Video Clip: Bystander CPR

Video Clip: Bystander CPR

Apr 15, 2015

This weekend a number of friends on Facebook linked a video that was making the rounds of a person presumed to be in cardiac arrest in a car in front of a bus stop.  This scene provides with a number of important lessons.  First you see an SUV in the middle of the road with people yelling at the driver asking him if he is okay.  9-1-1 is called and somebody starts doing chest compressions on the person before removing him from the car and placing him in the road.  CPR is continued until EMS arrives.  At the end of the video you see the driver being wheeled to the ambulance sitting up appearing to be conscious on the stretcher.

The video itself spans about seven minutes and I encourage everyone to take the time to watch the entire thing from beginning to end.  Some content might be difficult to watch and there is some language that might be considered offensive used by those watching the scene unfold.  Regardless of that though, there are a few lessons that I think both the EMS community and the general public can learn from this.


There are still people out there who are willing to help – In a world dominated by social media, Twitter and cell phones people seem to either want to record or just call for help and make a potential emergency somebody else’s problem. Seeing this video is reassurance that there are still people out there who will get their hands dirty to benefit another person.  They saw somebody in distress and they acted.  They realized that doing something is better than doing nothing.

When you call 9-1-1 help is on the way almost immediately – Confusion is common. People misidentify locations in fact, I can tell you that happened here.  Once a location is confirmed help is on the way but for dispatchers that is not where their job ends.  If there is one place that a dispatcher’s role in providing prearrival instructions can save a life it is in the case of a patient in cardiac arrest.  The bystanders can insist that the caller “just tell them to come!” until they are blue in the face (pun intended) but the information that they give over the phone, and the helpful tips that they receive from the dispatcher can save a life.

Compression only CPR needs more publicity – This one is more directed at the EMS community. Ask yourself, “How much public education does my service do when it comes to spreading the word about hands only CPR?”  A person does not need a card in their back pocket or a recertification class every couple years.  They just need the basic knowledge that if somebody does not have signs of life they should push hard and fast in the center of a person’s chest until help arrives, the patient shows signs of life or they are no longer physically able to do so.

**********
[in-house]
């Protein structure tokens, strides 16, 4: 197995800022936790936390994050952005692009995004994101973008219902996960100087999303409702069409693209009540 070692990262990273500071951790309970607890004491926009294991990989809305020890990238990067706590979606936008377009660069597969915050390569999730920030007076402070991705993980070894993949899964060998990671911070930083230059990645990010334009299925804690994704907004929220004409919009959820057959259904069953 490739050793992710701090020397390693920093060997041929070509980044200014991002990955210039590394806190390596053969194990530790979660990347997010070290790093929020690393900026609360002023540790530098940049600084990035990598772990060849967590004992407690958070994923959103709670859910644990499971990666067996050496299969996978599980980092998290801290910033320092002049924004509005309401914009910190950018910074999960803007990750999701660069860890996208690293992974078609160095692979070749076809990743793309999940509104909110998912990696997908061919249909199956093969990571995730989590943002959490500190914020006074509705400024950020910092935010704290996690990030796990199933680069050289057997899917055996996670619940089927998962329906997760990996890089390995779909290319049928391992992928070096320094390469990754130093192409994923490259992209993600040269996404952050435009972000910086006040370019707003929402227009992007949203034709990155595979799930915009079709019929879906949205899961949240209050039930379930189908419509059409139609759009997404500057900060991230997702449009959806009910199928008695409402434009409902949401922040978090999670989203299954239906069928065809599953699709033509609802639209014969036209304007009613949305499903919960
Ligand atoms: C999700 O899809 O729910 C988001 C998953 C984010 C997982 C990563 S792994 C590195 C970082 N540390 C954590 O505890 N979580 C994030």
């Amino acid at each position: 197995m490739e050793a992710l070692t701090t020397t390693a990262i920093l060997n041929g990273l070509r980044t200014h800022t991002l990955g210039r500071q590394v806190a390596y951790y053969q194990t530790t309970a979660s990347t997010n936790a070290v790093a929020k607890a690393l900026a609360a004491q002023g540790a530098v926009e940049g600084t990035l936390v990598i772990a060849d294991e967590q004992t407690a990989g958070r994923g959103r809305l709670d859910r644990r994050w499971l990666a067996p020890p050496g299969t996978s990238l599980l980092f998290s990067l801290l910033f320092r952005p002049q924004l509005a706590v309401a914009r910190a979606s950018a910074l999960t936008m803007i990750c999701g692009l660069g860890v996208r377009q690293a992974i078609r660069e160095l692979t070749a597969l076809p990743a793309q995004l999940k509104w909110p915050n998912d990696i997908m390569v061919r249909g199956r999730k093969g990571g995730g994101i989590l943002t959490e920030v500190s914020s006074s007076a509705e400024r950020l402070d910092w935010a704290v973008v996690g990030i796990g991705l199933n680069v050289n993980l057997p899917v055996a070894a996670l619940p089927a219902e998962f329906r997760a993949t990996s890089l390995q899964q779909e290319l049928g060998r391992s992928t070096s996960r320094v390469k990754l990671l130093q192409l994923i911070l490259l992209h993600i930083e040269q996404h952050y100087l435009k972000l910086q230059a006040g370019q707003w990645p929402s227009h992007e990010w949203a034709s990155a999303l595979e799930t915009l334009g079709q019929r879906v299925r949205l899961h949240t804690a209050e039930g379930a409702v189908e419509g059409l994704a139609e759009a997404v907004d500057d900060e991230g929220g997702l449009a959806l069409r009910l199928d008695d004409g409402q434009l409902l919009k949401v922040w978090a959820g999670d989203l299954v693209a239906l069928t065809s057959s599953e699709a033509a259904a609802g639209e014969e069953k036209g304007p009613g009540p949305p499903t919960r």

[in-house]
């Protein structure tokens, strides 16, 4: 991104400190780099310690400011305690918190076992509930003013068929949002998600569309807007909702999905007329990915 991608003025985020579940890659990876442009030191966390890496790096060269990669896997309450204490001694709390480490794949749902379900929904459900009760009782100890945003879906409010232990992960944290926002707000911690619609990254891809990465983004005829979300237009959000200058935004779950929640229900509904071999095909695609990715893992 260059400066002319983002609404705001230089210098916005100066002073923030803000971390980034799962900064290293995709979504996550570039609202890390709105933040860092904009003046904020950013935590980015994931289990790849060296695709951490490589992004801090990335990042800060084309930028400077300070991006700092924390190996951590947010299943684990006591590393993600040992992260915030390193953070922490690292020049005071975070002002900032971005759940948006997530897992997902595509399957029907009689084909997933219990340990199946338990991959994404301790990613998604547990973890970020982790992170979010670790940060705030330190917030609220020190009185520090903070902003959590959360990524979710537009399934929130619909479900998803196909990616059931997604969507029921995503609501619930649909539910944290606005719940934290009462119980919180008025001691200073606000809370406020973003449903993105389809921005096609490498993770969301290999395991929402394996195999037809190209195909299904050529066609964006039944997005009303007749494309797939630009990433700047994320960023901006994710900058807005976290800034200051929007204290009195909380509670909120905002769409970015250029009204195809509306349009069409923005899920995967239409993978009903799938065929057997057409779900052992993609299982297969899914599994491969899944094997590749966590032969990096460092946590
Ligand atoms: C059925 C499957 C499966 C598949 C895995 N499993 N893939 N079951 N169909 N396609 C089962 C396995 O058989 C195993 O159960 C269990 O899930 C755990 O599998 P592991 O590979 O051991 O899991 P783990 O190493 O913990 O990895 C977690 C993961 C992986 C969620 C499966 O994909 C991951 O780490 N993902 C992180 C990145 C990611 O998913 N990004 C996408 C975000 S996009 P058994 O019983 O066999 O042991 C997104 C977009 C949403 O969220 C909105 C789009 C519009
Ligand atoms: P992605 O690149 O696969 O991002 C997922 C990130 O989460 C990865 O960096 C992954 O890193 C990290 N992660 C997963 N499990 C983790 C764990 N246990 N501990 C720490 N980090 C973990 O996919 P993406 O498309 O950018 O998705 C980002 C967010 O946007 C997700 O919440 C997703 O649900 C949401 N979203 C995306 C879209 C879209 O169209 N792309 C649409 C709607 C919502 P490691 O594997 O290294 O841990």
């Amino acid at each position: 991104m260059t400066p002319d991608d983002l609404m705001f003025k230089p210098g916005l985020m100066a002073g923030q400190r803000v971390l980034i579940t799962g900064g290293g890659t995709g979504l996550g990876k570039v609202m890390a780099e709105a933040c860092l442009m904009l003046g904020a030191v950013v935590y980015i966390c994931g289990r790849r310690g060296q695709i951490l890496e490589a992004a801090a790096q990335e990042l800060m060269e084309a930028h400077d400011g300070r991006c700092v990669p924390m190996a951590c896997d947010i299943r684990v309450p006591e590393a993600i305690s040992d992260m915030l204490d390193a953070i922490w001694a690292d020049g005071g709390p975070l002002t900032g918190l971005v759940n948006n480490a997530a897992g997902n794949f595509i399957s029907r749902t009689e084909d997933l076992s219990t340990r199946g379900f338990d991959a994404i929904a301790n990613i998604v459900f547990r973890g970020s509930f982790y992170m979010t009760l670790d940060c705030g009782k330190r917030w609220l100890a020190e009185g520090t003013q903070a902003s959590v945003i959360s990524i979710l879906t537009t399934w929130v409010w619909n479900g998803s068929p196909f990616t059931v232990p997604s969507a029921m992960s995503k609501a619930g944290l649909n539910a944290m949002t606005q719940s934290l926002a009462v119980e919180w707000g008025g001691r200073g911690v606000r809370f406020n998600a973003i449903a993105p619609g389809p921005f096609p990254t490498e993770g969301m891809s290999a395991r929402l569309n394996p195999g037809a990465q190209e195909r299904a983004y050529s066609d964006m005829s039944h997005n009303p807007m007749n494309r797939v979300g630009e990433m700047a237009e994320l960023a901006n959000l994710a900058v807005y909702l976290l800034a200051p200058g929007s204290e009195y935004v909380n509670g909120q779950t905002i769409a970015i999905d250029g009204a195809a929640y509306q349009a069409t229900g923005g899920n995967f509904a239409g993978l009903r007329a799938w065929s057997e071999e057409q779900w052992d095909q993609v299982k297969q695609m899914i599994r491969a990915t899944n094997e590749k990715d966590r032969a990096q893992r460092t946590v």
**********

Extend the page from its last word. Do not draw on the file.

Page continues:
If you go up to the four minute mark, somebody says “We are going to have to put air into him.”  Two people in the crowd reply that they are not going to do it.  Whether they have taken a CPR class in their lives or they have not, people still believe that mouth to mouth is an important piece of doing CPR.  It is not.  We know that and now we have to make sure that they know that.

Give every patient the best possible chance for survival – This is more a tip for all of the providers out there and as education expands on cardiac arrest care it is a saying that needs to become our mantra. If you walk into a room and see a viable patient who you don’t think deserves 110% of you as you work that cardiac arrest then why are you here?  Why are you doing this job?  Why are you putting that uniform on every day?  Every patient deserves the best chance that we give them and every cardiac arrest that we work with the driven goal of achieving ROSC improves the chances for the next cardiac arrest patient that we are called to regardless of the outcome of this run.

All in all, these bystanders did a great job and regardless of the cause of this person’s emergency and the actual severity that you or I as paramedics and EMTs would have determined.  Our job is not to hold the general public to the same standard that we, as trained professionals, are held to.  Our job is to make sure that they are prepared as possible to deal with such an emergency if they happen to be unfortunate enough to encounter it.

That is the lost piece of EMS.  They call, we respond, we render care, and we transport.  That is the polite way of saying, “you call, we haul, that’s all.”  That is providing “ambulance services.”  Providing Emergency Medical Services needs to involve a community education piece and that community education needs to involve the concept of hands only CPR.  Let’s not worry about putting cards in people’s pockets.  Let’s instead worry about convincing people that mouth to mouth does not matter.  Let’s worry about getting people on the chest.

Thank you, again, to this group of bystanders.  I hope your friends and neighbors can learn from your example.

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